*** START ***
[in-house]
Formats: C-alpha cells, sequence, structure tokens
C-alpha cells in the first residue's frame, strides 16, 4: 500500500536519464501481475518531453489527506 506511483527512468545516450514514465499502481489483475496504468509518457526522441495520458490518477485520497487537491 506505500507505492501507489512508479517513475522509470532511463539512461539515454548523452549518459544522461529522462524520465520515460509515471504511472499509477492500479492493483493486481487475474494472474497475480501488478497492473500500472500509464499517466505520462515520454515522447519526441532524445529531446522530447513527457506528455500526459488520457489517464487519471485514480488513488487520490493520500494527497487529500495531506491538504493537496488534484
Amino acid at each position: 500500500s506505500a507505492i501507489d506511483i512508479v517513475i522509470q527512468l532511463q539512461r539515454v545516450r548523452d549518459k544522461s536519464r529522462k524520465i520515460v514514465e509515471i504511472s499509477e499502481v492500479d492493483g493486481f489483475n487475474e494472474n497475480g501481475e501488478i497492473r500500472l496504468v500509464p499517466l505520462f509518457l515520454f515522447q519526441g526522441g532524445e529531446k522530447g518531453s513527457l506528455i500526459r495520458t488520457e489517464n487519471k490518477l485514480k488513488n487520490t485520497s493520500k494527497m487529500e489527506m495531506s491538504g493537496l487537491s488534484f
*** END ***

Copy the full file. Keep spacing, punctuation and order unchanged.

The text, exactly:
[in-house]
Formats: C-alpha cells, sequence, structure tokens
C-alpha cells in the first residue's frame, strides 16, 4: 500500500536519464501481475518531453489527506 506511483527512468545516450514514465499502481489483475496504468509518457526522441495520458490518477485520497487537491 506505500507505492501507489512508479517513475522509470532511463539512461539515454548523452549518459544522461529522462524520465520515460509515471504511472499509477492500479492493483493486481487475474494472474497475480501488478497492473500500472500509464499517466505520462515520454515522447519526441532524445529531446522530447513527457506528455500526459488520457489517464487519471485514480488513488487520490493520500494527497487529500495531506491538504493537496488534484
Amino acid at each position: 500500500s506505500a507505492i501507489d506511483i512508479v517513475i522509470q527512468l532511463q539512461r539515454v545516450r548523452d549518459k544522461s536519464r529522462k524520465i520515460v514514465e509515471i504511472s499509477e499502481v492500479d492493483g493486481f489483475n487475474e494472474n497475480g501481475e501488478i497492473r500500472l496504468v500509464p499517466l505520462f509518457l515520454f515522447q519526441g526522441g532524445e529531446k522530447g518531453s513527457l506528455i500526459r495520458t488520457e489517464n487519471k490518477l485514480k488513488n487520490t485520497s493520500k494527497m487529500e489527506m495531506s491538504g493537496l487537491s488534484f